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Diagnostic accuracy of patient history in the diagnosis of hip-related pain: a systematic review
Wright AA, Ness BM, Donaldson M
Archives of Physical Medicine and Rehabilitation 2021 Dec;102(12):2454-2463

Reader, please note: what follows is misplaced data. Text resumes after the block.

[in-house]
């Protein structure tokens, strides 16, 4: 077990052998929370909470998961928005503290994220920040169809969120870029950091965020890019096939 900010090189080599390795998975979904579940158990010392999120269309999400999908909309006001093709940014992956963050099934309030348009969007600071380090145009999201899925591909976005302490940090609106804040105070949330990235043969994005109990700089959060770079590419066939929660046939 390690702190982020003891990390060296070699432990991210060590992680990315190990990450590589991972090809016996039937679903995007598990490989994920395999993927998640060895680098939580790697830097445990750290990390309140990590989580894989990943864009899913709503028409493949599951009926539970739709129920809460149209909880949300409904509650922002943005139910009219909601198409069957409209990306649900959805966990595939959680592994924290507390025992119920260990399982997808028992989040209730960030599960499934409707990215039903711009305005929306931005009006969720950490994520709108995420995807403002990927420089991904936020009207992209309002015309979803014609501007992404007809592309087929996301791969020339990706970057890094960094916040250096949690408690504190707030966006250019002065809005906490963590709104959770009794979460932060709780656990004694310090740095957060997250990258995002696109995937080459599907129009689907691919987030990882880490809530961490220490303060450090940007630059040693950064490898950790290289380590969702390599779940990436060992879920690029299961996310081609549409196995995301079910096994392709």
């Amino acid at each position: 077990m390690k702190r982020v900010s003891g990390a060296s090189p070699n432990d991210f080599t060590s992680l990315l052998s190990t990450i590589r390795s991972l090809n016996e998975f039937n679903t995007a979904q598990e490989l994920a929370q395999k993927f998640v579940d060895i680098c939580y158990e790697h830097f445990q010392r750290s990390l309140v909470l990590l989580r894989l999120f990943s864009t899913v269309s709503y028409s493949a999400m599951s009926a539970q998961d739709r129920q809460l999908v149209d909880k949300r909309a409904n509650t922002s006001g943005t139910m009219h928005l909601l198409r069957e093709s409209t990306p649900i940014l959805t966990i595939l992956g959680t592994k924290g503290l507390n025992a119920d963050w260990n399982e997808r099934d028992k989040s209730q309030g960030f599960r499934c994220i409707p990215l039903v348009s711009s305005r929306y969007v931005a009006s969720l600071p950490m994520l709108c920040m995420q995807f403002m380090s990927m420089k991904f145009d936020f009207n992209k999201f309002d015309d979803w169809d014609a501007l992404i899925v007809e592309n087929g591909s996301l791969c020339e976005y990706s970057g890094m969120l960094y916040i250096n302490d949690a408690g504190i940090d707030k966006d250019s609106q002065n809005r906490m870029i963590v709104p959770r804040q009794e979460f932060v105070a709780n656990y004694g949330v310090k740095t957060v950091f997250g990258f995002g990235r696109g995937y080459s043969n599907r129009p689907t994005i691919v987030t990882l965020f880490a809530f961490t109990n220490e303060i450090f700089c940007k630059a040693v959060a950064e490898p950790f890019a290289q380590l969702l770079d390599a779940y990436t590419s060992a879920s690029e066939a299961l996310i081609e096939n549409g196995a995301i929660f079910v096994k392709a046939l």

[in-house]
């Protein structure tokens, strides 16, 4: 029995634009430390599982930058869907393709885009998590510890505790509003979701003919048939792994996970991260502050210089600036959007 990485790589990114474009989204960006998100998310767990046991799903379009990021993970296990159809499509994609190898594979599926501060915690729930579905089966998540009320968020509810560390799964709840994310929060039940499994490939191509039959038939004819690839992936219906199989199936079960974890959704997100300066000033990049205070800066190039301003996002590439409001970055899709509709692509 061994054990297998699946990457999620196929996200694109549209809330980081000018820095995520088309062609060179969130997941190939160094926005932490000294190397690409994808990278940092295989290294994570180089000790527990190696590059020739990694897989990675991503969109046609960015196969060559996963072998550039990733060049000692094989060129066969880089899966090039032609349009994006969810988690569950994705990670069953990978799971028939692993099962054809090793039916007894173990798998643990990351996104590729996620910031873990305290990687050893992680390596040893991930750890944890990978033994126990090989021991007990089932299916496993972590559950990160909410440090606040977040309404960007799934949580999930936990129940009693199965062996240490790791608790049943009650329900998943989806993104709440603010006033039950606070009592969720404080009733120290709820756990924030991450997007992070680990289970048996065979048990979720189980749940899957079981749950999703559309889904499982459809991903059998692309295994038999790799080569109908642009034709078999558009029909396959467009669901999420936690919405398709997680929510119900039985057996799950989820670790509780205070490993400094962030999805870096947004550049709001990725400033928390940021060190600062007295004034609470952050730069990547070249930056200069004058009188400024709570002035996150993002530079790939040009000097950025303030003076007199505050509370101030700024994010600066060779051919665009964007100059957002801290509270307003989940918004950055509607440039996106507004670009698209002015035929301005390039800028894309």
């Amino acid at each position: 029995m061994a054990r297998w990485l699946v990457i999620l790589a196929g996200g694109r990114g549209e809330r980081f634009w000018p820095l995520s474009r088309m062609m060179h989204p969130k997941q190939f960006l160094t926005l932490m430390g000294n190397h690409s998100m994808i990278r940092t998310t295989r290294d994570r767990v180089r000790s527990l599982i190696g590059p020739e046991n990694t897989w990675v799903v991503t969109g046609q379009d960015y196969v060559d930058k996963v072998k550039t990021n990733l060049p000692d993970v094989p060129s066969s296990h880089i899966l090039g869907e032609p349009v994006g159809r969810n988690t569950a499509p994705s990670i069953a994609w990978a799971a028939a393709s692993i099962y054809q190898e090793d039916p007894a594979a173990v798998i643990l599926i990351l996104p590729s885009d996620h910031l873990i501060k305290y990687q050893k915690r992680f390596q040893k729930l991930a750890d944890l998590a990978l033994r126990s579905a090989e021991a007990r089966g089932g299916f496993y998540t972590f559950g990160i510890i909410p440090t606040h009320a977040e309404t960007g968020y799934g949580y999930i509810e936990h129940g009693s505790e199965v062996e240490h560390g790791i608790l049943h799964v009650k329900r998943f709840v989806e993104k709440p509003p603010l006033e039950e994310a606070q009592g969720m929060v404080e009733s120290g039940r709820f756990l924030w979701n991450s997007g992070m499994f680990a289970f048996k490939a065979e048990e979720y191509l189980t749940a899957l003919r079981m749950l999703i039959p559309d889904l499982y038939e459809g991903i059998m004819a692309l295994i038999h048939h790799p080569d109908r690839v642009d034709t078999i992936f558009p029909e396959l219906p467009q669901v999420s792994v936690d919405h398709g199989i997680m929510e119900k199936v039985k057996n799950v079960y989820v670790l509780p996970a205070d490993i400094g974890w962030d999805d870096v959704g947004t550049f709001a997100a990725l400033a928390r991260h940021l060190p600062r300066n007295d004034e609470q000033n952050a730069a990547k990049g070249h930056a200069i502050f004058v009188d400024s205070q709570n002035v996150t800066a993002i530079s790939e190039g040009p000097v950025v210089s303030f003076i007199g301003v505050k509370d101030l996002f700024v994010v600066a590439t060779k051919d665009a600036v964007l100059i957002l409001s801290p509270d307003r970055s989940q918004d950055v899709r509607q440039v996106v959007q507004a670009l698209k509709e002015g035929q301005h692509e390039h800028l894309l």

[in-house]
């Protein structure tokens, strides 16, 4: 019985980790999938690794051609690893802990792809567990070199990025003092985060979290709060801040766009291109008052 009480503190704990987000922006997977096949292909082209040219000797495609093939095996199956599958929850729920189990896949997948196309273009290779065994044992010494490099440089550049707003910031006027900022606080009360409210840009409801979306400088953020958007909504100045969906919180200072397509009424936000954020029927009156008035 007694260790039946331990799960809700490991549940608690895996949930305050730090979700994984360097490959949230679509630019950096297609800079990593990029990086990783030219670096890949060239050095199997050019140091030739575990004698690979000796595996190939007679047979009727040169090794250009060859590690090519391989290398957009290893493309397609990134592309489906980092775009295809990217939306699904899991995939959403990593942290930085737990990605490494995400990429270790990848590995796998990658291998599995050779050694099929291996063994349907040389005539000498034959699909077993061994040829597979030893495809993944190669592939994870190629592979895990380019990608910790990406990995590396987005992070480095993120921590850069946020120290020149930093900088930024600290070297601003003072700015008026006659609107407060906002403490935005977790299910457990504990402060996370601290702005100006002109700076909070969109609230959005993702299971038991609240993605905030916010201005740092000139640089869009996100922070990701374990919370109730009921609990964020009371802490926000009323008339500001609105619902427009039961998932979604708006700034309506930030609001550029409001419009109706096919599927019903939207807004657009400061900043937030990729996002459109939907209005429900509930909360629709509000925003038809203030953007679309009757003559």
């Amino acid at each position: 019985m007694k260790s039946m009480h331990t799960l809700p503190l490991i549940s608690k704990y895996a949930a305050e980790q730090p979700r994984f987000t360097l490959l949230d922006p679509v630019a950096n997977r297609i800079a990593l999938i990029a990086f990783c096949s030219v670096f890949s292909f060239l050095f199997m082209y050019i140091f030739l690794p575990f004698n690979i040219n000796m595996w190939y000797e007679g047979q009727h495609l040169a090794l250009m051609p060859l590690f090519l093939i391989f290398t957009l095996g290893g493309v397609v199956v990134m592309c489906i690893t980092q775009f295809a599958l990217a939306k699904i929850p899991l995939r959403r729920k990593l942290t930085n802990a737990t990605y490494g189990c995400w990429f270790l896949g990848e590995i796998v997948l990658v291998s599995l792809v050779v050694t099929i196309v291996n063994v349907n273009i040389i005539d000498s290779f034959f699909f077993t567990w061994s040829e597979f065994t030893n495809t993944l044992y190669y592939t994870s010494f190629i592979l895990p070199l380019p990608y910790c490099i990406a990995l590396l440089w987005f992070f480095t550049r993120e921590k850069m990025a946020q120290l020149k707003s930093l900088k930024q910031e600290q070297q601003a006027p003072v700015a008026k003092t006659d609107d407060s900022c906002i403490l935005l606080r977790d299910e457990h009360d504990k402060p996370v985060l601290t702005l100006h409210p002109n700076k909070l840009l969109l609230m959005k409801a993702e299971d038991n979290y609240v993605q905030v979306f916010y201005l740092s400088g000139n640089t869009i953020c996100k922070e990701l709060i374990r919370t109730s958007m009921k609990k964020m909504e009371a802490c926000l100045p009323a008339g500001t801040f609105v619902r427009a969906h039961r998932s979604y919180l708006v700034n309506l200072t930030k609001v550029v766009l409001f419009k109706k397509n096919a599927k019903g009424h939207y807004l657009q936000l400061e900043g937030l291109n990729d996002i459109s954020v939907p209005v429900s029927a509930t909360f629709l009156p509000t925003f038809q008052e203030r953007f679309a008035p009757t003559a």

OBJECTIVE: To investigate the diagnostic accuracy of patient history associated with hip pain. DATA SOURCES: A systematic, computerized search of electronic databases (PubMed, Medline, Cumulative Index of Nursing and Allied Health Literature, and Web of Science), a search of the gray literature, and review of the primary author's personal library was performed. Hip-specific search terms were combined with diagnostic accuracy and subjective or self-report history-based search terms using the Boolean operator "AND". STUDY SELECTION: This systematic review was conducted and reported according to the protocol outlined by the Preferred Reporting Items for Systematic Reviews and Meta-Analyses guidelines. The inclusion criteria were: (1) patients with hip pain; (2) the statistical association of at least 1 patient history item was reported; (3) study designs appropriate for diagnostic accuracy; (4) adults aged >= 18 years; (5) written in English; and (6) used an acceptable reference standard for diagnosed hip pathology. Titles and abstracts of all database-captured citations were independently screened by at least 2 reviewers. DATA EXTRACTION: Two reviewers independently extracted information and data regarding author, year, study population, study design, criterion standard, and strength of association statistics associated with the subjective findings. DATA SYNTHESIS: For hip osteoarthritis (OA), a family history of OA (positive likelihood ratio (+LR) 2.13), history of knee OA (+LR 2.06), report of groin or anterior thigh pain (+LR 2.51 to 3.86), self-reported limitation in range of motion of 1 or both hips (+LR,2.87), constant low back pain or buttock pain (+LR, 6.50), groin pain on the same side (+LR 3.63), and a screening questionnaire (+LR 3.87 to 13.29) were the most significant findings. For intra-articular hip pathology, crepitus (+LR 3.56) was the most significant finding. CONCLUSIONS: Patient history plays a key role in differential diagnosis of hip pain and in some cases can be superior to objective tests and measures.
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